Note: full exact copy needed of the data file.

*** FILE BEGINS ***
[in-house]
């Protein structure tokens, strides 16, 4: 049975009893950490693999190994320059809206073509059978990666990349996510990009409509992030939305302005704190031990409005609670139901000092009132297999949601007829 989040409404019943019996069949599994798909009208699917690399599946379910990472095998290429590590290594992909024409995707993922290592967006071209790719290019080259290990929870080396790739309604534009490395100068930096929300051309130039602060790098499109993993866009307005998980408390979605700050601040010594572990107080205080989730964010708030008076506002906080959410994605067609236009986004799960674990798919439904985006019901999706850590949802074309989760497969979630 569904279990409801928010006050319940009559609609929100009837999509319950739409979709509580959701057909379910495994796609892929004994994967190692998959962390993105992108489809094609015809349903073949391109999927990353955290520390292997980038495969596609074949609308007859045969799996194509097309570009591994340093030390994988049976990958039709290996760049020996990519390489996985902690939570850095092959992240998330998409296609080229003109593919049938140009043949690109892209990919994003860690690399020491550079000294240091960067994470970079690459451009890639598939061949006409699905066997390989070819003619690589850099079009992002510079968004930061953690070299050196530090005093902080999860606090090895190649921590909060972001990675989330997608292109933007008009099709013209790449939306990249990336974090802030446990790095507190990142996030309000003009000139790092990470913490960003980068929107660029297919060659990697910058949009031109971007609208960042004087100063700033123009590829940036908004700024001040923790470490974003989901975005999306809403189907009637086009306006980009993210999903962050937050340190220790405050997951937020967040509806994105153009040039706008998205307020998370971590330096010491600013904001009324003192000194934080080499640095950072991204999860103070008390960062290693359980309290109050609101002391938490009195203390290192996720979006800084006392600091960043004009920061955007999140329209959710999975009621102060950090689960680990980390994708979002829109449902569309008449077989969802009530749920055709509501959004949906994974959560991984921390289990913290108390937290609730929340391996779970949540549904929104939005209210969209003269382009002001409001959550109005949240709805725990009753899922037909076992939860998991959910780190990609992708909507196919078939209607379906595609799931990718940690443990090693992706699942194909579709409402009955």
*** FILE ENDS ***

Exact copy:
[in-house]
């Protein structure tokens, strides 16, 4: 049975009893950490693999190994320059809206073509059978990666990349996510990009409509992030939305302005704190031990409005609670139901000092009132297999949601007829 989040409404019943019996069949599994798909009208699917690399599946379910990472095998290429590590290594992909024409995707993922290592967006071209790719290019080259290990929870080396790739309604534009490395100068930096929300051309130039602060790098499109993993866009307005998980408390979605700050601040010594572990107080205080989730964010708030008076506002906080959410994605067609236009986004799960674990798919439904985006019901999706850590949802074309989760497969979630 569904279990409801928010006050319940009559609609929100009837999509319950739409979709509580959701057909379910495994796609892929004994994967190692998959962390993105992108489809094609015809349903073949391109999927990353955290520390292997980038495969596609074949609308007859045969799996194509097309570009591994340093030390994988049976990958039709290996760049020996990519390489996985902690939570850095092959992240998330998409296609080229003109593919049938140009043949690109892209990919994003860690690399020491550079000294240091960067994470970079690459451009890639598939061949006409699905066997390989070819003619690589850099079009992002510079968004930061953690070299050196530090005093902080999860606090090895190649921590909060972001990675989330997608292109933007008009099709013209790449939306990249990336974090802030446990790095507190990142996030309000003009000139790092990470913490960003980068929107660029297919060659990697910058949009031109971007609208960042004087100063700033123009590829940036908004700024001040923790470490974003989901975005999306809403189907009637086009306006980009993210999903962050937050340190220790405050997951937020967040509806994105153009040039706008998205307020998370971590330096010491600013904001009324003192000194934080080499640095950072991204999860103070008390960062290693359980309290109050609101002391938490009195203390290192996720979006800084006392600091960043004009920061955007999140329209959710999975009621102060950090689960680990980390994708979002829109449902569309008449077989969802009530749920055709509501959004949906994974959560991984921390289990913290108390937290609730929340391996779970949540549904929104939005209210969209003269382009002001409001959550109005949240709805725990009753899922037909076992939860998991959910780190990609992708909507196919078939209607379906595609799931990718940690443990090693992706699942194909579709409402009955």